As you can see the training process in the Fifteen Apprentice Programme has given young people so many great opportunities all over the world.  This to me is really very exciting.

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#38 Mon 30 Jul 12 6:22pm

mummza

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Occupation avoiding housework
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Re: Graduates supper clubs .. celebrating 10 years for Fifteen

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#39 Tue 31 Jul 12 3:27pm

JoyYamDaisy

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From Melbourne Australia
Member since Sun 12 Apr 09

Re: Graduates supper clubs .. celebrating 10 years for Fifteen

What a magnificent report Mummza! I really loved reading about the huge amount of onions, the tiny pieces of potato, the gravy filled doughnuts..... and all the rest! Such an interesting piece! cool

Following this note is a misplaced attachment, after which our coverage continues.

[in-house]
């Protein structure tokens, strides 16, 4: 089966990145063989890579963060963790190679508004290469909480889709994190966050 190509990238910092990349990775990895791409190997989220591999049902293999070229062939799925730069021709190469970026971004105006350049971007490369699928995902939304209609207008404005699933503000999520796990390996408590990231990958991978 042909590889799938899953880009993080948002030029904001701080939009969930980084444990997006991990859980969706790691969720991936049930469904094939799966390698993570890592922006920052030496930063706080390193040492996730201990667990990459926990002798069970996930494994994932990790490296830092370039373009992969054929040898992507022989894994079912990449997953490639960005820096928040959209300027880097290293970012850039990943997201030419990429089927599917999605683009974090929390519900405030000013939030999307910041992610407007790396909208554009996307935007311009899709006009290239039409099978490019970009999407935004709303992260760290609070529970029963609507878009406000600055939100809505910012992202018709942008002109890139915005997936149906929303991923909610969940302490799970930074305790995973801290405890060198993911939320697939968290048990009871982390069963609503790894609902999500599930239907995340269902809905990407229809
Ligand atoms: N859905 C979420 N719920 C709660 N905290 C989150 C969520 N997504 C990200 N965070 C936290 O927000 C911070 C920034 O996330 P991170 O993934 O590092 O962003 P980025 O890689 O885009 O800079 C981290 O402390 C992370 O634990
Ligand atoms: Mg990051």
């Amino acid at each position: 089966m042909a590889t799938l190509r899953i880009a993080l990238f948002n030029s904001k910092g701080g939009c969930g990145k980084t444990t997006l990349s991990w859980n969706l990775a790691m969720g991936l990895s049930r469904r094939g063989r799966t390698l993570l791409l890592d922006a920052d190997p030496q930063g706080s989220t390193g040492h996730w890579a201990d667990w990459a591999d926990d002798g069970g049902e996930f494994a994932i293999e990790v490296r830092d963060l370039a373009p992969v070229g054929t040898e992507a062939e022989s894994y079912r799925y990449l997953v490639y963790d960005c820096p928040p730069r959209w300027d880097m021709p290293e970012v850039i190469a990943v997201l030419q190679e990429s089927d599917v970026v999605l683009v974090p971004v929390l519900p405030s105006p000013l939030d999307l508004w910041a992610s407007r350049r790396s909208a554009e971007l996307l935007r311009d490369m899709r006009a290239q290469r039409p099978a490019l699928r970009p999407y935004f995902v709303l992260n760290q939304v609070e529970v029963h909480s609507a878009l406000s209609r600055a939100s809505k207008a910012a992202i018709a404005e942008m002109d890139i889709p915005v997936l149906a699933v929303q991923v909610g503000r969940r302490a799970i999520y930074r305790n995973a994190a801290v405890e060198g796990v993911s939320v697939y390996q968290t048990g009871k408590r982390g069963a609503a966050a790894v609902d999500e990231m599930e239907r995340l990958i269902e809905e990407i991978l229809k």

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#40 Tue 31 Jul 12 11:59pm

mummza

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Occupation avoiding housework
From The land of song.
Member since Tue 04 Oct 05

Re: Graduates supper clubs .. celebrating 10 years for Fifteen

Thank you Joy , it was an interesting evening . I am now looking forward to next months supper club.